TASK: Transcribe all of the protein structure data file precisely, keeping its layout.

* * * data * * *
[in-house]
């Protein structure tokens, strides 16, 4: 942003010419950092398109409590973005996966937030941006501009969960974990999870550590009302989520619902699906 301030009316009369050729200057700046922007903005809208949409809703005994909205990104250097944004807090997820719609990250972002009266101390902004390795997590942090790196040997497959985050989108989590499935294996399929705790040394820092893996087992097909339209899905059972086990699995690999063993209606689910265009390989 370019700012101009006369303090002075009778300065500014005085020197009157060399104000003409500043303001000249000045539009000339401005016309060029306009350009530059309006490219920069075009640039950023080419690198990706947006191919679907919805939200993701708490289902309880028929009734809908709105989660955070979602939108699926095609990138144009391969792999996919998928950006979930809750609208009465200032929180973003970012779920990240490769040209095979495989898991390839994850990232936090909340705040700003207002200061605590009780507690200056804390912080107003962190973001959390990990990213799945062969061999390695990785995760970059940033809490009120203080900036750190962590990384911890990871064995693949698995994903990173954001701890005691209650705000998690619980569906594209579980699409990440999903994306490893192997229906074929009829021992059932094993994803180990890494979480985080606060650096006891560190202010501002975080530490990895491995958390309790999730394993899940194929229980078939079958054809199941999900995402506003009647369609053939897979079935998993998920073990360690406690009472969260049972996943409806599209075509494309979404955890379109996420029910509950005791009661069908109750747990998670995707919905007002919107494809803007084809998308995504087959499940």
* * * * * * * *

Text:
[in-house]
């Protein structure tokens, strides 16, 4: 942003010419950092398109409590973005996966937030941006501009969960974990999870550590009302989520619902699906 301030009316009369050729200057700046922007903005809208949409809703005994909205990104250097944004807090997820719609990250972002009266101390902004390795997590942090790196040997497959985050989108989590499935294996399929705790040394820092893996087992097909339209899905059972086990699995690999063993209606689910265009390989 370019700012101009006369303090002075009778300065500014005085020197009157060399104000003409500043303001000249000045539009000339401005016309060029306009350009530059309006490219920069075009640039950023080419690198990706947006191919679907919805939200993701708490289902309880028929009734809908709105989660955070979602939108699926095609990138144009391969792999996919998928950006979930809750609208009465200032929180973003970012779920990240490769040209095979495989898991390839994850990232936090909340705040700003207002200061605590009780507690200056804390912080107003962190973001959390990990990213799945062969061999390695990785995760970059940033809490009120203080900036750190962590990384911890990871064995693949698995994903990173954001701890005691209650705000998690619980569906594209579980699409990440999903994306490893192997229906074929009829021992059932094993994803180990890494979480985080606060650096006891560190202010501002975080530490990895491995958390309790999730394993899940194929229980078939079958054809199941999900995402506003009647369609053939897979079935998993998920073990360690406690009472969260049972996943409806599209075509494309979404955890379109996420029910509950005791009661069908109750747990998670995707919905007002919107494809803007084809998308995504087959499940």